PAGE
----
Leonard Peltier In Support of the Demonstrations Against the Free Trade Argeement of the Americas
By Leonard Peltier
Dear Brothers, Sisters, Friends and Supporters,
I know many of you are already familiar with the FTAA, NAFTA, the WTO, the IMF and the World Bank. I know many of you are working hard to expose what these organizations and agreements are all about and how they are taking over the world and violating human rights, labor rights, Indigenous rights, environmental protections, and sovereignty rights, in each and every place they set foot. Therefore, what I would like to address is the bigger picturethe real roots of the FTAA and ways which we can obstruct it.
Where did the FTAA get its start? Not in a conference room and not in an office. The FTAA is a continuation of the imperialism that began thousands of years ago in Europe with the domination of Indigenous Peoples whose self-subsisting land and way of life were taken away so that greedy feudalists could reign. Ever since, Indigenous Peoples have been forced into submission, if not obliteration, in the name of civilization and progress all over the globe. Here we are in the 21st century, and the world has far from benefited. I do not need to explain the Earths devastation, the overwhelming poverty, and the wars that have resulted from practices that put profit before the very survival of Mother Earth and the human race.
Advocates of the FTAA would not dare refer to their policies as forms of colonization or feudalism because these practices are now widely scorned. Instead they will justify their actions in the name of development for the poor countries of Central and South America. Development? What the first peoples of the Americas need is recovery not developmentrecovery from the very same colonization, domination, and genocide that multi-national corporations want to perpetuate for their own gains today.
Now we must continue, not only to condemn the practices of these trade organizations and policies, but also to implement and support means of self-sufficiency both in our communities and abroad. We must support Indigenous movements like that of the Zapatistas and the Uwa who are fighting to maintain their land base and self-sufficient way of life. We must support the small farmers and farm workers who provide their communities with healthy foods to eat. We must create and support innovative projects on Indian reservations, in inner cities and in third world countries that promote self-sufficiency and better living conditions.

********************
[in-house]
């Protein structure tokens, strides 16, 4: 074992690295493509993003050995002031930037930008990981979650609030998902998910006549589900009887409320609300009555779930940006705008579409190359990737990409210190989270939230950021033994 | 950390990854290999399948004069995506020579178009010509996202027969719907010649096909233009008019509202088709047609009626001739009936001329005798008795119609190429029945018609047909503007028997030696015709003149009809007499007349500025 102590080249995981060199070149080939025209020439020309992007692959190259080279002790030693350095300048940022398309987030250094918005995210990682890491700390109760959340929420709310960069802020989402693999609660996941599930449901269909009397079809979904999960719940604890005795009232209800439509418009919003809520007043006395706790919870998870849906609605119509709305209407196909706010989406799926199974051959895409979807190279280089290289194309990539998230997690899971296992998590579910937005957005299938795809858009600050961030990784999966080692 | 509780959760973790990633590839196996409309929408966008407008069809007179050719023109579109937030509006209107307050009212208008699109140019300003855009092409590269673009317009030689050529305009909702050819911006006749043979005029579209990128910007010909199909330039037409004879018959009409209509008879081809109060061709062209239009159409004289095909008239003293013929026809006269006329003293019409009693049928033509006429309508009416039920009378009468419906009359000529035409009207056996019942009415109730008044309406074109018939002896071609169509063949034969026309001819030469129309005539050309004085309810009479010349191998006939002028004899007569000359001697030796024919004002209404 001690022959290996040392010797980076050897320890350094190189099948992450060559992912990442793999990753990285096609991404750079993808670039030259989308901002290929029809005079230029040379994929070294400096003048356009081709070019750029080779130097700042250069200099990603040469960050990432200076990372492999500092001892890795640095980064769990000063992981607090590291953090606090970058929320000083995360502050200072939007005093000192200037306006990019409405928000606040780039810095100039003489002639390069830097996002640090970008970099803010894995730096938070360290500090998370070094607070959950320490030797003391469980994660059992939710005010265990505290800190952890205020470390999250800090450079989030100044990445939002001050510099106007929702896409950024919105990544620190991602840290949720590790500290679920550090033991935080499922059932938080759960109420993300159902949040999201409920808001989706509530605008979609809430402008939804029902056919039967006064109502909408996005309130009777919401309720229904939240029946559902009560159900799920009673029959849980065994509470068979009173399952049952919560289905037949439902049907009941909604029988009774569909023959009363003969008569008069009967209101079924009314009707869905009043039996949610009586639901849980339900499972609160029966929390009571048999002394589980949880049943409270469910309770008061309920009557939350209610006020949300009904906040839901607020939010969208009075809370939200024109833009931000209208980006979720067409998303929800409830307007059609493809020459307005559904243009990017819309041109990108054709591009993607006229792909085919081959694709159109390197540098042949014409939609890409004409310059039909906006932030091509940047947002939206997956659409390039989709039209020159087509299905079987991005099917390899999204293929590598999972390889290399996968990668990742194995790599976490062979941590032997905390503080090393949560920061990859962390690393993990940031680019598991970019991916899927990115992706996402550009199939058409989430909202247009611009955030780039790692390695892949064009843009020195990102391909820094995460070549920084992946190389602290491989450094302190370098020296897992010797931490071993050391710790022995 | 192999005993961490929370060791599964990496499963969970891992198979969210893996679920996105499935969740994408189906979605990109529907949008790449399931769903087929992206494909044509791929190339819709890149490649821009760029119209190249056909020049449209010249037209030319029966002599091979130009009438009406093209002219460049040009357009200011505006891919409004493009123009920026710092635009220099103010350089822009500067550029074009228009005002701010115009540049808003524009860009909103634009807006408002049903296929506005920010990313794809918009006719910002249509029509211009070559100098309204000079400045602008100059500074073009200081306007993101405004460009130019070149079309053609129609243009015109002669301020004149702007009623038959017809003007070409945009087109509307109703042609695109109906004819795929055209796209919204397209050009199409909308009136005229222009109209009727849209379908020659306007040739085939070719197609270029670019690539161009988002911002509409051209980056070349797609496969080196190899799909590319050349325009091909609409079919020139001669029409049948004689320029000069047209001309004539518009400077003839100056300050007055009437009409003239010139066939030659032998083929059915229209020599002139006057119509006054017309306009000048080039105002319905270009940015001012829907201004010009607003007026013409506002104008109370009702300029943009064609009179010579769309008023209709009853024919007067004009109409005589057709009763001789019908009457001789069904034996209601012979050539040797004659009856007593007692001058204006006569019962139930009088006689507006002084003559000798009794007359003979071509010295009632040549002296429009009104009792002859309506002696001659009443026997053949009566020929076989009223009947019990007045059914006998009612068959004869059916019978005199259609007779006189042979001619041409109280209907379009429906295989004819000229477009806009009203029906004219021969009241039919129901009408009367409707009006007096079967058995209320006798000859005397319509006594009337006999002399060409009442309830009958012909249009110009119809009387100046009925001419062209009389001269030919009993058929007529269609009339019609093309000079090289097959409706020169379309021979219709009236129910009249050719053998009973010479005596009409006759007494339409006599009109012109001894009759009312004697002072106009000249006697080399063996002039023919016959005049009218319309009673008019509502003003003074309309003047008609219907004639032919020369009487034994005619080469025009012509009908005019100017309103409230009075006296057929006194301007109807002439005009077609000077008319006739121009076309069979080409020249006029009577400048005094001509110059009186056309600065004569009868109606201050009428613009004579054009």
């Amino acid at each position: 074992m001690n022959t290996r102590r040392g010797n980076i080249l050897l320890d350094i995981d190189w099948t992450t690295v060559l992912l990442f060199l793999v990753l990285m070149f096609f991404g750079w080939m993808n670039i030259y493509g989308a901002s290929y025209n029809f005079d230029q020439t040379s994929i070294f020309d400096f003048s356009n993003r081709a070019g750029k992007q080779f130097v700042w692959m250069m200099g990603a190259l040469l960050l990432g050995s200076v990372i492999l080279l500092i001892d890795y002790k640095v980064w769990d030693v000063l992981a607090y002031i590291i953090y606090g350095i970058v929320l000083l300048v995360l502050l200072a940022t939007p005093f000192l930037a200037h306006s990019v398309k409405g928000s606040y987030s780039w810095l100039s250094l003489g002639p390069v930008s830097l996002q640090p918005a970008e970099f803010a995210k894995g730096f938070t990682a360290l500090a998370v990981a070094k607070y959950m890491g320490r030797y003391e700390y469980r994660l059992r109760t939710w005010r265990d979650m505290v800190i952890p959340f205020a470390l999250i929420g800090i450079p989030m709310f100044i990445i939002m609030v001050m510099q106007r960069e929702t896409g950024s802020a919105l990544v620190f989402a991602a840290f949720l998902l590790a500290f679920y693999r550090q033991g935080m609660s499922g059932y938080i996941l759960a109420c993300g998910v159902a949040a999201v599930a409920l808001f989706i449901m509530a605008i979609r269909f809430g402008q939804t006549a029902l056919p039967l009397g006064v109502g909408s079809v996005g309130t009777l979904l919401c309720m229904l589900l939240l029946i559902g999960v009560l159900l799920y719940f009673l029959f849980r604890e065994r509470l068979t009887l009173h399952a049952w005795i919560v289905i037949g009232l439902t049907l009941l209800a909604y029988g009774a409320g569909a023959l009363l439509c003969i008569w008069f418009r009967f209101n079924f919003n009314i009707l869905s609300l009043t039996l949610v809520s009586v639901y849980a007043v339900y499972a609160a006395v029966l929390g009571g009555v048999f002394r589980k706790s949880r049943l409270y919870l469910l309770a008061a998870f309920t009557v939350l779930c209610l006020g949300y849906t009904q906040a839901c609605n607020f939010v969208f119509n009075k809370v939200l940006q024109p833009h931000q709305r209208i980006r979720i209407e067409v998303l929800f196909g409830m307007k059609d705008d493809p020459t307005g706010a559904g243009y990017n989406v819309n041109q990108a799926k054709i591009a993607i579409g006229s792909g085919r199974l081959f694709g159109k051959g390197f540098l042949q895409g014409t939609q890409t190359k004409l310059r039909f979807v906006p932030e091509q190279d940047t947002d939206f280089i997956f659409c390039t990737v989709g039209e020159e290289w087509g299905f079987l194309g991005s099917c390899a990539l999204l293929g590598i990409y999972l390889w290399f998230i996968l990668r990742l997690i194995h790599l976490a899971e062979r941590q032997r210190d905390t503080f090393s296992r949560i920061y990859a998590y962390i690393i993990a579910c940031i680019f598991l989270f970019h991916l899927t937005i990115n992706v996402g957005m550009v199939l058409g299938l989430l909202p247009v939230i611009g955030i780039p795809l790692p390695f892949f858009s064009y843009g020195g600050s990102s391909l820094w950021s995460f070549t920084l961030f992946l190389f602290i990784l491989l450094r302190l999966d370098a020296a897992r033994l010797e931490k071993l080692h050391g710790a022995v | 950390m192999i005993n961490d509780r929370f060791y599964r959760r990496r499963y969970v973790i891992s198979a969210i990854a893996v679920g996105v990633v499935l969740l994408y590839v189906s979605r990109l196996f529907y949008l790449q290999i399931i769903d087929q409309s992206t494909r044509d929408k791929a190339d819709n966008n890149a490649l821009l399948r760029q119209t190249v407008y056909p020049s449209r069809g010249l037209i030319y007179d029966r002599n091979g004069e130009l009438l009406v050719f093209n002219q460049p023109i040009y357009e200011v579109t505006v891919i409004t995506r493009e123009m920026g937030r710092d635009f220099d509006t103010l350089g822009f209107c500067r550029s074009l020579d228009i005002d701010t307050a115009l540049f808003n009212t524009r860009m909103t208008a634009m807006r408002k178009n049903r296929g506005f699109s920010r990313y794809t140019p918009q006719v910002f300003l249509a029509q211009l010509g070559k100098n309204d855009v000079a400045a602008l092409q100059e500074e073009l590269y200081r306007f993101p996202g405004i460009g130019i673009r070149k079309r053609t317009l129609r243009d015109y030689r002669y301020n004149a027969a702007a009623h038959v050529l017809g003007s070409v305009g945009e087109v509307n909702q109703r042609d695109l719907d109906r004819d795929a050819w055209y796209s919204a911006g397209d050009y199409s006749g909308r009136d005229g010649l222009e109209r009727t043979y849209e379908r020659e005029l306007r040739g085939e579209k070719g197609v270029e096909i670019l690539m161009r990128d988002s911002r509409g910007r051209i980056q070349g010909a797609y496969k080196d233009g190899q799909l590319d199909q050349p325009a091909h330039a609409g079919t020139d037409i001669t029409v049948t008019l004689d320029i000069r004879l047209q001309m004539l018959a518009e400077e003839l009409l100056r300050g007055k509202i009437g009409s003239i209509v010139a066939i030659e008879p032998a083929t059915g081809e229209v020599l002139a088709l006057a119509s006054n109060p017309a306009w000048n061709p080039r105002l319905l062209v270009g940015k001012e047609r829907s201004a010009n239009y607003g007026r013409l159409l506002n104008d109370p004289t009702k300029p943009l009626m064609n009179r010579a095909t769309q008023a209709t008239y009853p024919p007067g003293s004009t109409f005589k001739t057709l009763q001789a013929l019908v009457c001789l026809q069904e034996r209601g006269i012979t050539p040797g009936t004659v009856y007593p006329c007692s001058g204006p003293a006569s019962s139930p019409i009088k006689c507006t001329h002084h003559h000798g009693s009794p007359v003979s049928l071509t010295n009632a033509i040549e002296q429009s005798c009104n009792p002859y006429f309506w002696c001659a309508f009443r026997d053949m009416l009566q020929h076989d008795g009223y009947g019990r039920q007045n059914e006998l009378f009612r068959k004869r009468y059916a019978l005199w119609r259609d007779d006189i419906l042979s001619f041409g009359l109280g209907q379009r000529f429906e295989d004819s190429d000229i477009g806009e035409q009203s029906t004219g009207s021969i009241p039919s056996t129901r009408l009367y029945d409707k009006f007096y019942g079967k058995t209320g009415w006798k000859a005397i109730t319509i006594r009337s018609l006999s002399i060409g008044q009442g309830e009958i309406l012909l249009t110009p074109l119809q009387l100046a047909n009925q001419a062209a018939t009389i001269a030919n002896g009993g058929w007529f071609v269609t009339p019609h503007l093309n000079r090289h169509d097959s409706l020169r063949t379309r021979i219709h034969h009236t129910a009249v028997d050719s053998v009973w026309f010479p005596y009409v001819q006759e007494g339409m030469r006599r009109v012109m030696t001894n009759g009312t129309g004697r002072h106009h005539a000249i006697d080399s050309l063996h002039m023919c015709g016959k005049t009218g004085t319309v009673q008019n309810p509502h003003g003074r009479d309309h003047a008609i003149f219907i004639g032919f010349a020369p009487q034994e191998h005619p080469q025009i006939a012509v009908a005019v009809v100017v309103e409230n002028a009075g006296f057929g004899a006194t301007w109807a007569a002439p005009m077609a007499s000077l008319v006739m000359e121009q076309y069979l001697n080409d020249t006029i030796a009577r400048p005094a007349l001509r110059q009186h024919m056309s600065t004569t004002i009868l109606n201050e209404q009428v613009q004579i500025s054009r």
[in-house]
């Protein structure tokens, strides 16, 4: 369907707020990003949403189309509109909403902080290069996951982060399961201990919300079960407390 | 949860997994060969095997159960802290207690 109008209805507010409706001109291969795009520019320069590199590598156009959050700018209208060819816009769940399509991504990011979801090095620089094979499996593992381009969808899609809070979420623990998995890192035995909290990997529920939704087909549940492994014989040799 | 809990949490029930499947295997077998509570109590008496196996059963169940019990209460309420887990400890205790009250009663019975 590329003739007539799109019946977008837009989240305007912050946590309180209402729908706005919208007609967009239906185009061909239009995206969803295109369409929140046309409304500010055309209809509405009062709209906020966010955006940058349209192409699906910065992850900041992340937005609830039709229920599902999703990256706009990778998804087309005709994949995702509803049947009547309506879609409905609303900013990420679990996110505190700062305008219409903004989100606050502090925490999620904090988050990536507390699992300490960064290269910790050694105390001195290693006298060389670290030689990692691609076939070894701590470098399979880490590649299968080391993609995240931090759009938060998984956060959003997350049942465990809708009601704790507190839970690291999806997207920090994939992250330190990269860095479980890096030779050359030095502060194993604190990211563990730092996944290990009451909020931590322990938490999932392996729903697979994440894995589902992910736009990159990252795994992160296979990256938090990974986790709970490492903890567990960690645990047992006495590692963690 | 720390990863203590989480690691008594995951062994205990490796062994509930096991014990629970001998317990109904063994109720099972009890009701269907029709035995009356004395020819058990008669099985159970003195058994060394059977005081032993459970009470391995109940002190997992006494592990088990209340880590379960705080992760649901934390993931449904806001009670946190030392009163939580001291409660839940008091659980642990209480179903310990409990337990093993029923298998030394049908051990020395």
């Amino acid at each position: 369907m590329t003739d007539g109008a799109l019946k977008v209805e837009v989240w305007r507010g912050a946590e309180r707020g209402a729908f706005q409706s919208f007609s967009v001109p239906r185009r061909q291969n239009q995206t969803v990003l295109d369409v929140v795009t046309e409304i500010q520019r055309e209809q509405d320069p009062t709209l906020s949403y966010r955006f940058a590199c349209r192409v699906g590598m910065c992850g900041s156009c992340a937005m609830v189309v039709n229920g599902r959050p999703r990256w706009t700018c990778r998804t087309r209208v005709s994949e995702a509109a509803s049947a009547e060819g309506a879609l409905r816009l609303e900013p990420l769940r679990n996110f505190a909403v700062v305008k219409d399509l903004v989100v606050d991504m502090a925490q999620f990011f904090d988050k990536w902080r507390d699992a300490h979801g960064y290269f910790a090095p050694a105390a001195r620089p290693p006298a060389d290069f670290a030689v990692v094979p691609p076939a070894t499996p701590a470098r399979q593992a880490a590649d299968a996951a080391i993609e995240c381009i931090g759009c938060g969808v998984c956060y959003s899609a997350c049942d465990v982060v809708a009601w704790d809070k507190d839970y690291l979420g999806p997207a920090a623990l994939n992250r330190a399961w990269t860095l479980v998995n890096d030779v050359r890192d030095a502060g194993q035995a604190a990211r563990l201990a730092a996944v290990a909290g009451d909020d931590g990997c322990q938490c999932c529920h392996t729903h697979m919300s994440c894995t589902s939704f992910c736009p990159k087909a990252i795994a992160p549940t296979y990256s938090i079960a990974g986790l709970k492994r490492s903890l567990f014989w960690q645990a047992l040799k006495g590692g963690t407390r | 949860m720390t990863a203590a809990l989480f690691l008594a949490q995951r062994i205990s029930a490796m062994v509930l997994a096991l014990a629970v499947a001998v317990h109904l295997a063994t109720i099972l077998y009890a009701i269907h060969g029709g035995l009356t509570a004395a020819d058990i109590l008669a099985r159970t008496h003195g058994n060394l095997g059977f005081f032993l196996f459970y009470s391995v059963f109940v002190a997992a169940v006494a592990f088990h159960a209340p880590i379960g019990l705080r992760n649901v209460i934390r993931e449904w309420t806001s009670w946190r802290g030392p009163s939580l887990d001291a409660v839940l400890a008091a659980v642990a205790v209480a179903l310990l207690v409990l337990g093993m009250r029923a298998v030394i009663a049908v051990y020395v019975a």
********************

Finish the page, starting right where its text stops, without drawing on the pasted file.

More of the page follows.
But in doing this, we must unite beyond the boundaries of race, class, belief systems, and age that all too often divide us. If we do not unite, we will be defeated one by one, just as they destroyed the American Indian Movement, who fought so hard for Native sovereignty; the Black Panthers, who developed much needed community based programs and struggled for self-determination; the movements in Central America that sought to implement schools, social programs, and land reform; and the unions who fought for humane working conditions. Most important, we must break down the barriers that divide us in our own backyards.
We need to develop a global culture that teaches us, as my ancestors did, to think carefully about the impact our actions and policies will have on Mother Earth, on each other, and on future generations before we act upon them. If we can do this, then surely we can win.
In the Spirit of Crazy Horse,
About Leonard Peltier
Leonard Peltier is 56 years old and was born on the Anishinabe (Chippewa) Turtle Mountain Reservation in North Dakota. He came from a large family of 13 brothers and sisters.
Leonard Peltiers participation in the American Indian Movement (AIM) led to his involvement in the 1972 Trail of Broken Treaties which took him to Washington D.C., in the occupation of the Bureau of Indian Affairs building.
Eventually his AIM involvement would bring him to assist the Oglala Lakota People of the Pine Ridge Indian Reservation in South Dakota in the mid 1970s. On Pine Ridge he participated in the planning of community activities, religious ceremonies, programs for self-sufficiency, and improved living conditions. He also helped to organize security for the traditional people who were being targeted for violence by the pro-assimilation tribal chairman and his vigilantes. It was here that the tragic shoot-out of June 26, 1975 occurred, leading to his wrongful conviction.
The incident of June 26th resulted in the deaths of one Native American and two FBI agents. The US government charged four men including Peltier with murder. They apprehended two, tried them, and they were found innocent by reason of self-defense.
Because the two dead men were FBI agents, the government would not give up. They brought Peltier to trial but this time the prosecution manufactured physical evidence. Leonard Peltier was convicted and he has remained in jail for 25 years despite it being shown later that the governments evidence had been fabricated.
Amnesty International considers him a political prisoner who should be immediately and unconditionally released. The National Congress of American Indians and the Assembly of First Nations, representing the majority of First Nations in the US and Canada, have repeatedly called for Leonard Peltiers freedom.
He has written poetry and prose from prison, and recently completed a moving autobiography titled Prison Writings: My Life Is My Sun Dance (St. Martins Press, NY, 1999).
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